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Muslim entrepreneur’s hijab line among the first to be sold by a major retailer.

Hilal Ibrahim began dreaming of making hijabs more accessible to women of all cultures in high school, and now her luxury designs are available as some of the first hijabs to be sold at a major fashion retailer in the US.

The 26-year-old began her company, Henna and Hijabs, in 2017 to do what others had not: make hijabs, traditional head scarfs commonly worn by Muslim women, that were accessible to everyone using sustainable materials.

Her fashion hijabs made their appearance in 16 Nordstrom stores across North America this month, including the Mall of America and online, according to a statement from the department store. The pieces start at $45.

“We look forward to continuing to evolve our assortment, while listening to our employees, customers, brand partners and neighbors along the way,” Jen Jackson Brown, EVP and President of Nordstrom Product Group, Nordstrom, Inc., said in the statement.

“We hope this collection provides a sense of pride, excitement and confidence for an otherwise underrepresented community of women.”

Ibrahim told CNN that hijabs in retail are a new concept, and without them women and young girls had to rely on buying scarves that may be too sheer or too small for their intended purpose. She wanted to change that and allow all women looking to use a hijab to walk into a mall and buy one off the shelf.

“That’s what makes it so special, it celebrates the moment. This is something that hasn’t been offered before. It’s almost like a recognition and celebration of representation,” Ibrahim told CNN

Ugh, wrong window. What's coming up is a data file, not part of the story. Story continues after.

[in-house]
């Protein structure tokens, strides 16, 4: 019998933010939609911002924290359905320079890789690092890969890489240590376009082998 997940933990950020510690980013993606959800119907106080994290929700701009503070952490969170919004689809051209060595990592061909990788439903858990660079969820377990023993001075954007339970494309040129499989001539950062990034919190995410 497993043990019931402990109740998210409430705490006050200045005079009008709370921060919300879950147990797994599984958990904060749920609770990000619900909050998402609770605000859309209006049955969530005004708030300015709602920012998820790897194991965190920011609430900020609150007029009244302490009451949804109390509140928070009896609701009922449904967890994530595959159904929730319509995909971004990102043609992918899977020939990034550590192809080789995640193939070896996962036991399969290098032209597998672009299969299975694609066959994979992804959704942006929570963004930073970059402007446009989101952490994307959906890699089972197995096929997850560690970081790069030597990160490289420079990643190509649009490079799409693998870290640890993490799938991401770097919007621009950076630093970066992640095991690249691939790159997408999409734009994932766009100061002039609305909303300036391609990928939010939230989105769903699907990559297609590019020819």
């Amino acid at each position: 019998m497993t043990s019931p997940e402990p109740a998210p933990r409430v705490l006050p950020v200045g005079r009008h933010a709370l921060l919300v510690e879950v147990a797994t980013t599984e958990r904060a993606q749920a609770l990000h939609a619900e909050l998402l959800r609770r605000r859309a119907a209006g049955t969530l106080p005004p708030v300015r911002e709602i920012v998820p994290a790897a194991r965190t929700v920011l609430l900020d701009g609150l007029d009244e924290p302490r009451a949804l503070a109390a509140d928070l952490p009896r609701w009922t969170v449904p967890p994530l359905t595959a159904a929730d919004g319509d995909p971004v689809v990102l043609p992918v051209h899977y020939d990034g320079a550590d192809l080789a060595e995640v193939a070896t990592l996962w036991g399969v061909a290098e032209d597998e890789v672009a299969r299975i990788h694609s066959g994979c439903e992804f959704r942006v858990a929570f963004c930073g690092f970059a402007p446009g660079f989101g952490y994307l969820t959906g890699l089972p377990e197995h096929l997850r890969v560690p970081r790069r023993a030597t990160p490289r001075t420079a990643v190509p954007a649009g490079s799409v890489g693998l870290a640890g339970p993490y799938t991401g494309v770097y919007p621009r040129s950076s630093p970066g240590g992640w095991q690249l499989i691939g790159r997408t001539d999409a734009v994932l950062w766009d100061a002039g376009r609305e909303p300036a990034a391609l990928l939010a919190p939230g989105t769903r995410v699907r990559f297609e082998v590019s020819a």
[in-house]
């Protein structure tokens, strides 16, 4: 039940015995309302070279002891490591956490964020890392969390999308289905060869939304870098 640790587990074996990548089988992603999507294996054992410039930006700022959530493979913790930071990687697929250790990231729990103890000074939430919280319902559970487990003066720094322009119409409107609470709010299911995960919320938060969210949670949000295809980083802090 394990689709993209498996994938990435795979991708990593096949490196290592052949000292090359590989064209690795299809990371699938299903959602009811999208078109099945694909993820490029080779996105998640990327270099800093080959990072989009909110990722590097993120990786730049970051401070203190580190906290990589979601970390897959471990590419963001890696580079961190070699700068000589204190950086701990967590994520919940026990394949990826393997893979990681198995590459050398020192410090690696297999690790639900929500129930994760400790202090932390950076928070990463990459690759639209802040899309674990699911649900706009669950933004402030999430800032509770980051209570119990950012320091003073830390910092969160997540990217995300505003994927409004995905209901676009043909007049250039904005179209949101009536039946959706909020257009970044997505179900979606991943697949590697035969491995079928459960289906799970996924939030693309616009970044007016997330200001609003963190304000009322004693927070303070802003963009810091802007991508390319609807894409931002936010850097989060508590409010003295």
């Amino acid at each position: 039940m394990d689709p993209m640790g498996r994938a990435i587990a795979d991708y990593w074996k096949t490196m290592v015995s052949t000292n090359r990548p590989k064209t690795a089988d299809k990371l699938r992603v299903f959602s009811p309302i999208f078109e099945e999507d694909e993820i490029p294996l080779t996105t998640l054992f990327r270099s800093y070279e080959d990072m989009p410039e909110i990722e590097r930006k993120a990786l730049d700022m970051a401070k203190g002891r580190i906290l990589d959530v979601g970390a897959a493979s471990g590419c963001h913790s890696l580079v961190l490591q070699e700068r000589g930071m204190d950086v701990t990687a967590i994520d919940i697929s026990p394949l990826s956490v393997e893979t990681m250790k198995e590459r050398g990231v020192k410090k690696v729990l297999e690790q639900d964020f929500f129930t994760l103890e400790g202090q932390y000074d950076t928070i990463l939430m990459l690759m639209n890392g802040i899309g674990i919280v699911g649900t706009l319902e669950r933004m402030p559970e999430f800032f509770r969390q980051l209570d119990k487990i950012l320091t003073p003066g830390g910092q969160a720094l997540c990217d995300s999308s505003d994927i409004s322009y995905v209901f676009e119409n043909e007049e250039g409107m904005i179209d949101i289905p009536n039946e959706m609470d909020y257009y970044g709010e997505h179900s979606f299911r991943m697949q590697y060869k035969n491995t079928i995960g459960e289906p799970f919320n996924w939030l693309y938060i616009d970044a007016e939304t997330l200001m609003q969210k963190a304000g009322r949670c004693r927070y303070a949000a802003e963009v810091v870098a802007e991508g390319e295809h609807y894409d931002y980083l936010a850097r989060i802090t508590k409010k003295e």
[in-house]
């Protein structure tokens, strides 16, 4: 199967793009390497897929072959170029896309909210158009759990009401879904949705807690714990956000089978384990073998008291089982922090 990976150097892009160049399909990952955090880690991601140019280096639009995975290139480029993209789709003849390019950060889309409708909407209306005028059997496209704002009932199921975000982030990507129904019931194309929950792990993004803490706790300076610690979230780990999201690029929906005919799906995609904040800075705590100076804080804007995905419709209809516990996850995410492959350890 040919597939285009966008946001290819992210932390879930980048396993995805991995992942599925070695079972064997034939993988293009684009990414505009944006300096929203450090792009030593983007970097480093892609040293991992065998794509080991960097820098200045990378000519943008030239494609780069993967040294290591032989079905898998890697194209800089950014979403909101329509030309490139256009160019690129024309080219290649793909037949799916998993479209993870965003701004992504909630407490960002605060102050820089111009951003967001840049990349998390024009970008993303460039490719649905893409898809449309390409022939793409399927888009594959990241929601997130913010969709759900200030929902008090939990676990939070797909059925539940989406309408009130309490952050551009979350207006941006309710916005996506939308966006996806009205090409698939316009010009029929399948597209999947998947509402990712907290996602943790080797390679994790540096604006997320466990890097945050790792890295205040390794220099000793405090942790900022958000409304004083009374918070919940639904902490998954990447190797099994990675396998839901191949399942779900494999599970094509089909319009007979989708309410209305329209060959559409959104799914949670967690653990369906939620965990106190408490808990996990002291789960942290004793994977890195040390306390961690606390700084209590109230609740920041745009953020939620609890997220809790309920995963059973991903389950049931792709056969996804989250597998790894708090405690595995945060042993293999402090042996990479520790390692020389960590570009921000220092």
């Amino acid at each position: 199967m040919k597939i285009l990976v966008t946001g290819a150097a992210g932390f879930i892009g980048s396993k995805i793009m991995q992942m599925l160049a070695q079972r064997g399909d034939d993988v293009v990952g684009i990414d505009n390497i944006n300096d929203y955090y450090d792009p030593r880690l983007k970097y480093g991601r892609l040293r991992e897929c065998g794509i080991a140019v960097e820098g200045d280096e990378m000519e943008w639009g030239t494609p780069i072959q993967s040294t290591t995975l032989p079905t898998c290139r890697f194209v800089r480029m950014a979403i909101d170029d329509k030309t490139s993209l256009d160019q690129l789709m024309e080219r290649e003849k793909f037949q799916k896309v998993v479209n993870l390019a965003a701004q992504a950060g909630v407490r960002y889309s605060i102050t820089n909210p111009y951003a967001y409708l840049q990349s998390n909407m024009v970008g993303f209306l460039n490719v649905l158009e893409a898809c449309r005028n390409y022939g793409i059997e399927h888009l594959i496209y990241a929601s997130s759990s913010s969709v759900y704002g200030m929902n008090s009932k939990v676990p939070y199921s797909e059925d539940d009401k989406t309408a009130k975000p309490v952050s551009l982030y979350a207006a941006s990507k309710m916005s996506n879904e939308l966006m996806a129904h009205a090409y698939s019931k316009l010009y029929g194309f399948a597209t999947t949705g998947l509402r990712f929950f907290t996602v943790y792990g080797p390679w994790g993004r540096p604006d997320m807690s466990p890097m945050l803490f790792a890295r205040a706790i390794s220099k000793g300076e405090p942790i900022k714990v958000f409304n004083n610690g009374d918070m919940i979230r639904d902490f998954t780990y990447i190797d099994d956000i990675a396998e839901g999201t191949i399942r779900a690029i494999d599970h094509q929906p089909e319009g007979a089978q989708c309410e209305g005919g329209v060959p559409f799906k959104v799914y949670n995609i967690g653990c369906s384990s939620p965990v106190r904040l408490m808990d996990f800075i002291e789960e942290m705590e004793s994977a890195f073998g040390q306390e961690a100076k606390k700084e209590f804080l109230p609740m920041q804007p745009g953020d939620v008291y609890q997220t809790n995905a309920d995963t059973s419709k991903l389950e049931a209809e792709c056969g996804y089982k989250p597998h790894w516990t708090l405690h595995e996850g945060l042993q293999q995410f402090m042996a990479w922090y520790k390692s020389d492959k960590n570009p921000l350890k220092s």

“I want young women and women of color, and not just Muslim women … to know that this hijab symbolizes that they can do everything that they want to do.”

She said empowering women is one of her main goals, and what keeps her going is notes from young women telling her they are thankful for what she is doing and the representation she is creating.

“You never know the impact you can have, and I didn’t know how vast it would become, but to continue doing that is what my goal is,” Ibrahim said.

In addition to Ibrahim’s fashion hijabs, she launched the first ever medical hijabs in 2019, just ahead of the Covid-19 pandemic. She has an extensive background in healthcare and saw a problem that needed a solution.

Since Henna and Hijabs launched the medical line in November 2019, it has donated nearly 1,000 healthcare hijabs to Minnesota hospitals.

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